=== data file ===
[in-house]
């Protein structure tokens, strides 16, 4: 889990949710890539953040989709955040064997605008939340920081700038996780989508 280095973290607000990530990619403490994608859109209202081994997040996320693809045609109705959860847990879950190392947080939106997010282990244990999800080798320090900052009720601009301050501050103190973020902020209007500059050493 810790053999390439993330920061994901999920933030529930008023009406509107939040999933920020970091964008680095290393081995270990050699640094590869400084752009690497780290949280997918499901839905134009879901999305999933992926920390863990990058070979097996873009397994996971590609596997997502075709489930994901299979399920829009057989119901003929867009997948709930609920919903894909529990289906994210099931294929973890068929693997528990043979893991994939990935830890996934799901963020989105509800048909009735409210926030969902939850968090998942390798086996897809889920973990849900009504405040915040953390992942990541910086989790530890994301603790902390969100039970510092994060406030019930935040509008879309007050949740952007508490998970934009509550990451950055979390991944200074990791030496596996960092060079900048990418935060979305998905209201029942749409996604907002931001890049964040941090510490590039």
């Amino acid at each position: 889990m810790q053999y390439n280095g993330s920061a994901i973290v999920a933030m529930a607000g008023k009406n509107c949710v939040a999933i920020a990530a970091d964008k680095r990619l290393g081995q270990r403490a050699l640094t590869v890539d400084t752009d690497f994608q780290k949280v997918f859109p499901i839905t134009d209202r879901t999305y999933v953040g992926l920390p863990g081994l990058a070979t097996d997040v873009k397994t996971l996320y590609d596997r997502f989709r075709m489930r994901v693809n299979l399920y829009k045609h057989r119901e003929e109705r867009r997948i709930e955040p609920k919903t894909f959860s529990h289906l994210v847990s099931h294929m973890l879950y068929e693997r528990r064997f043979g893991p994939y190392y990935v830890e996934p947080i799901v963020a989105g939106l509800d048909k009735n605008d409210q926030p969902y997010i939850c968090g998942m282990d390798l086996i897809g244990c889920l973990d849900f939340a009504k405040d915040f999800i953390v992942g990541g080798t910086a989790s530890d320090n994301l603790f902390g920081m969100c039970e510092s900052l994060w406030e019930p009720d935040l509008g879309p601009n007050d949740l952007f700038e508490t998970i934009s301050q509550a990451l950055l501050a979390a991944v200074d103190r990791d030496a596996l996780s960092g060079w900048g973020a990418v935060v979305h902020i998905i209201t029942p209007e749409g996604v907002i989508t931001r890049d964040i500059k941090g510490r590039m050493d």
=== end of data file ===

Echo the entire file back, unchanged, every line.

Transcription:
[in-house]
């Protein structure tokens, strides 16, 4: 889990949710890539953040989709955040064997605008939340920081700038996780989508 280095973290607000990530990619403490994608859109209202081994997040996320693809045609109705959860847990879950190392947080939106997010282990244990999800080798320090900052009720601009301050501050103190973020902020209007500059050493 810790053999390439993330920061994901999920933030529930008023009406509107939040999933920020970091964008680095290393081995270990050699640094590869400084752009690497780290949280997918499901839905134009879901999305999933992926920390863990990058070979097996873009397994996971590609596997997502075709489930994901299979399920829009057989119901003929867009997948709930609920919903894909529990289906994210099931294929973890068929693997528990043979893991994939990935830890996934799901963020989105509800048909009735409210926030969902939850968090998942390798086996897809889920973990849900009504405040915040953390992942990541910086989790530890994301603790902390969100039970510092994060406030019930935040509008879309007050949740952007508490998970934009509550990451950055979390991944200074990791030496596996960092060079900048990418935060979305998905209201029942749409996604907002931001890049964040941090510490590039």
């Amino acid at each position: 889990m810790q053999y390439n280095g993330s920061a994901i973290v999920a933030m529930a607000g008023k009406n509107c949710v939040a999933i920020a990530a970091d964008k680095r990619l290393g081995q270990r403490a050699l640094t590869v890539d400084t752009d690497f994608q780290k949280v997918f859109p499901i839905t134009d209202r879901t999305y999933v953040g992926l920390p863990g081994l990058a070979t097996d997040v873009k397994t996971l996320y590609d596997r997502f989709r075709m489930r994901v693809n299979l399920y829009k045609h057989r119901e003929e109705r867009r997948i709930e955040p609920k919903t894909f959860s529990h289906l994210v847990s099931h294929m973890l879950y068929e693997r528990r064997f043979g893991p994939y190392y990935v830890e996934p947080i799901v963020a989105g939106l509800d048909k009735n605008d409210q926030p969902y997010i939850c968090g998942m282990d390798l086996i897809g244990c889920l973990d849900f939340a009504k405040d915040f999800i953390v992942g990541g080798t910086a989790s530890d320090n994301l603790f902390g920081m969100c039970e510092s900052l994060w406030e019930p009720d935040l509008g879309p601009n007050d949740l952007f700038e508490t998970i934009s301050q509550a990451l950055l501050a979390a991944v200074d103190r990791d030496a596996l996780s960092g060079w900048g973020a990418v935060v979305h902020i998905i209201t029942p209007e749409g996604v907002i989508t931001r890049d964040i500059k941090g510490r590039m050493d």